The current discussion is purely about how to write the
Classpath libraries, and any other application that
want to *optimize* for JVMs that use CNI, but still
JVMs that only support JNI.  (The former may support
CNI *as well* as JNI;  at gcj will soon support both.)

> If classpath and/or gcj requires CNI, and does not digest
> JNI source as is, then it is not the right tool for many
> purposes (like mine).

Gcj will (soon) digest JNI source as is.  I don't know about
other projects using Classpath.

> Is the combined classpath+gcj roadmap acknowledging that 
> people do use, and will continue to use, JNI? Maybe I am
> missing something - I'd appreciate a cnfirmation. I can't
> make myself dependend on CNI/gcj, and I suspect I am not
> alone.

You will be free to use JNI.  It's your choice: JNI gives you
portability, but it is much slower and much more tedious to use than
CNI.  The current discussion is about a *third* option: Write your
application in CNI (mostly, perhaps with some conditional
compilation), and then use a special compiler (G++) that translates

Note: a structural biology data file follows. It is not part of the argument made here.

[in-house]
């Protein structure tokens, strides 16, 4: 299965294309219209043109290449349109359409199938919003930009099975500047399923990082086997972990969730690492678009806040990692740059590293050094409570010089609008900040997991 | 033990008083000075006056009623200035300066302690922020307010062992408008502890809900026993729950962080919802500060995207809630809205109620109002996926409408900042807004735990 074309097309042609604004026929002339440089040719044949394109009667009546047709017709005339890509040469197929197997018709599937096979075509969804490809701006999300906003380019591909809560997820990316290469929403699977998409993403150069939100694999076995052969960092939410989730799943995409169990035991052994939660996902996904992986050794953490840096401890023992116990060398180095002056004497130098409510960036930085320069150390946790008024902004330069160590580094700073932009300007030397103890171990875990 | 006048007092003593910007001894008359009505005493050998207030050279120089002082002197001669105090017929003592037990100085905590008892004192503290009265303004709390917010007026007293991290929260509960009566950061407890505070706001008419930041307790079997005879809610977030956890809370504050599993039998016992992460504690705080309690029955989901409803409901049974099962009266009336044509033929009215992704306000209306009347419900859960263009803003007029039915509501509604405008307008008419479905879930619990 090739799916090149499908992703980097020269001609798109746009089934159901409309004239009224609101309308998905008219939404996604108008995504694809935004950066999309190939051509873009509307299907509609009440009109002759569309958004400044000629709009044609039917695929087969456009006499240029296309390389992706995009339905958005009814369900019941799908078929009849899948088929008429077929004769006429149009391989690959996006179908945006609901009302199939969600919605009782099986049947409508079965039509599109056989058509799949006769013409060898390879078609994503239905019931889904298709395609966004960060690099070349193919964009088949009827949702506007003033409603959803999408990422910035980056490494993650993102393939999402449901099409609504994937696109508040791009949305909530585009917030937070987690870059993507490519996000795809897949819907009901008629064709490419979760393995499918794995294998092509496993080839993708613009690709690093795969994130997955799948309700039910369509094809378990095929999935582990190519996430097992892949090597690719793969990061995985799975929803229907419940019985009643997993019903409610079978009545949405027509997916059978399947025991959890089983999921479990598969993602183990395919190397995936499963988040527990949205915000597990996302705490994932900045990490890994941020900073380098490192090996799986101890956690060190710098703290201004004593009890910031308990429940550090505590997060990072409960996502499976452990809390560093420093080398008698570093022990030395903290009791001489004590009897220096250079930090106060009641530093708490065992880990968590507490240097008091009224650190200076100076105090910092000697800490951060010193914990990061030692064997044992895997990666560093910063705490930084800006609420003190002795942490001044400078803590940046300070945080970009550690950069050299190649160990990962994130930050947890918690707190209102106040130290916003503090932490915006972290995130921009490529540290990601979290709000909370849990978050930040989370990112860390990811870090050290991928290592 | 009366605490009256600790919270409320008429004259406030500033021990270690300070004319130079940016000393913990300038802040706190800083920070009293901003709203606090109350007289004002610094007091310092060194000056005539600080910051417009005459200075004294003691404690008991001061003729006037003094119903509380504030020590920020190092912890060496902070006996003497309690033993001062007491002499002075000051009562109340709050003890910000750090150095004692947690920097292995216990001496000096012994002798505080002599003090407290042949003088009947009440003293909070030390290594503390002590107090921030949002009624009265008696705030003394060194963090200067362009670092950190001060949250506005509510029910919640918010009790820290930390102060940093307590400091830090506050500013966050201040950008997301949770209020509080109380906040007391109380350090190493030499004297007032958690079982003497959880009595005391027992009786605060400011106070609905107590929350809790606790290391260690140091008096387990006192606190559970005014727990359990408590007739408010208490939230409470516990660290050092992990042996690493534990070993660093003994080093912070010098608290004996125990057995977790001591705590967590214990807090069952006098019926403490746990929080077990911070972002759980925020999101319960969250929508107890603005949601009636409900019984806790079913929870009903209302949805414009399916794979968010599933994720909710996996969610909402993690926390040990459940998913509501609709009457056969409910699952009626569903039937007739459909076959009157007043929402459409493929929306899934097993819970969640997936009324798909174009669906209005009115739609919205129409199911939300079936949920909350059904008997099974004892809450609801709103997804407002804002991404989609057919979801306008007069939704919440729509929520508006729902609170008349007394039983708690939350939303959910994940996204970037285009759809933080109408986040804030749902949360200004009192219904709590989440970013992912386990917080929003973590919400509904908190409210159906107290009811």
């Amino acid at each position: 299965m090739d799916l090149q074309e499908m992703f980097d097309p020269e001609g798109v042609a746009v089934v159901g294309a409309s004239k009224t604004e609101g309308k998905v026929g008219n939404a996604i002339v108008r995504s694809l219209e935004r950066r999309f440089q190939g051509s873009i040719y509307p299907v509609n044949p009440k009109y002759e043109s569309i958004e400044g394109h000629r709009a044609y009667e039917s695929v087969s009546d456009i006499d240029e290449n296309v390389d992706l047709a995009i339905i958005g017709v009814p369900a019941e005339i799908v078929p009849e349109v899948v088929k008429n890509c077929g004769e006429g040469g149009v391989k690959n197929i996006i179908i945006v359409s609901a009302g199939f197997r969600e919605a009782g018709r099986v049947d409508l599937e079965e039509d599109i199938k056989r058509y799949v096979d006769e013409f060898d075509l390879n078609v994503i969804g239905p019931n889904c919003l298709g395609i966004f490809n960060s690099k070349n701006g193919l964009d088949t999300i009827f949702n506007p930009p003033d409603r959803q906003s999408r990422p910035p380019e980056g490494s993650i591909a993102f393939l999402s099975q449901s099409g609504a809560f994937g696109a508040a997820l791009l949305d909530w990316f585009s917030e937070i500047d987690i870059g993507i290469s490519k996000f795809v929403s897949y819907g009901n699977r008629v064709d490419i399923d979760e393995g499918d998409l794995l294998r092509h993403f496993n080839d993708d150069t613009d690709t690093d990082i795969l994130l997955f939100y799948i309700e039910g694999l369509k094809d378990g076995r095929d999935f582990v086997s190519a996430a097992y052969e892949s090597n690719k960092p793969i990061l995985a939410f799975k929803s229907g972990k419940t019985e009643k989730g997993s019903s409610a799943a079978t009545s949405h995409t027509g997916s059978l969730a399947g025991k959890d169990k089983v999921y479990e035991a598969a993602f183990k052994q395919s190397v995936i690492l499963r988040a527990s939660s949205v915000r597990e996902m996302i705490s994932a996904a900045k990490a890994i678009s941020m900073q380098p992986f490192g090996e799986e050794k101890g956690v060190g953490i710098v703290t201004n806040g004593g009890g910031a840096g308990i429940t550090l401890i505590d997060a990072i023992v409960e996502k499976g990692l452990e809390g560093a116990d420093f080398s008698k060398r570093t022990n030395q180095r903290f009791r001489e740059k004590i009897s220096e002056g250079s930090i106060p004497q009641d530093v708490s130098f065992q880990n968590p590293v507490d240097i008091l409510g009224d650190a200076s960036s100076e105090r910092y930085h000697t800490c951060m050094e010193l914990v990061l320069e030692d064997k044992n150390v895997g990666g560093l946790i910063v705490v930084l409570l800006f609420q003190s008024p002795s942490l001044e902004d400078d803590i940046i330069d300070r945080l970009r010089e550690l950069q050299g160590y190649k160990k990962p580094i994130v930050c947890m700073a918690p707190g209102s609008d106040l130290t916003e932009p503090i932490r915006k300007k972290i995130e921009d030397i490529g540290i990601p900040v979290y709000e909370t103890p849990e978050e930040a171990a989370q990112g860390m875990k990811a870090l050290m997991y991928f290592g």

your CNI source into a JNI binary.  That binary will work with *any*
JVM that support JNI.  That gives you the convenience of writing CNI,
and the speed of CNI when running on a CNI-supported platform.  You
also get (most of) the advantage of JNI portability, since you can use
any JVM that supports JNI, but you are restricted to compiling your
native code using G++.

The goal is to give people (and library writers) options.
-- 
	--Per Bothner
per@bothner.com   http://www.bothner.com/~per/

^ permalink raw reply	[flat|nested] 28+ messages in thread

* Re: Proposal for CNI/JNI problems
  2000-04-01  0:00     ` Aaron M. Renn
@ 2000-04-01  0:00       ` Stuart Ballard
  2000-04-01  0:00         ` Chris Blizzard
  0 siblings, 1 reply; 28+ messages in thread
From: Stuart Ballard @ 2000-04-01  0:00 UTC (permalink / raw)
  To: Aaron M. Renn; +Cc: Paul Fisher, java-discuss, classpath

"Aaron M. Renn" wrote:
> 
> Paul Fisher (pnfisher@redhat.com) wrote:
> > > (1) Is it OK to write Classpath in C++ rather than C?
> >
> > Yes.

I don't see a problem with this. After all, Mozilla does this and is
still extremely portable. We should be careful about using some of the
less widely-deployed features, though, just as Moz is.

> > > (2) Is it OK for Classpath to depend on G++ extensions?
> >
> > Yes.
> 
> I think this should be considered very carefully.  I would like to avoid
> these dependencies if possible.  Particularly any dependencies on gcc.

Agreed.

> Personally, it looks like in the core classes there will be so little
> code that the JNI/CNI thing could be handled with #ifdef CNI/JNI and
> a configure time option added to enable it.  Or a set of macros might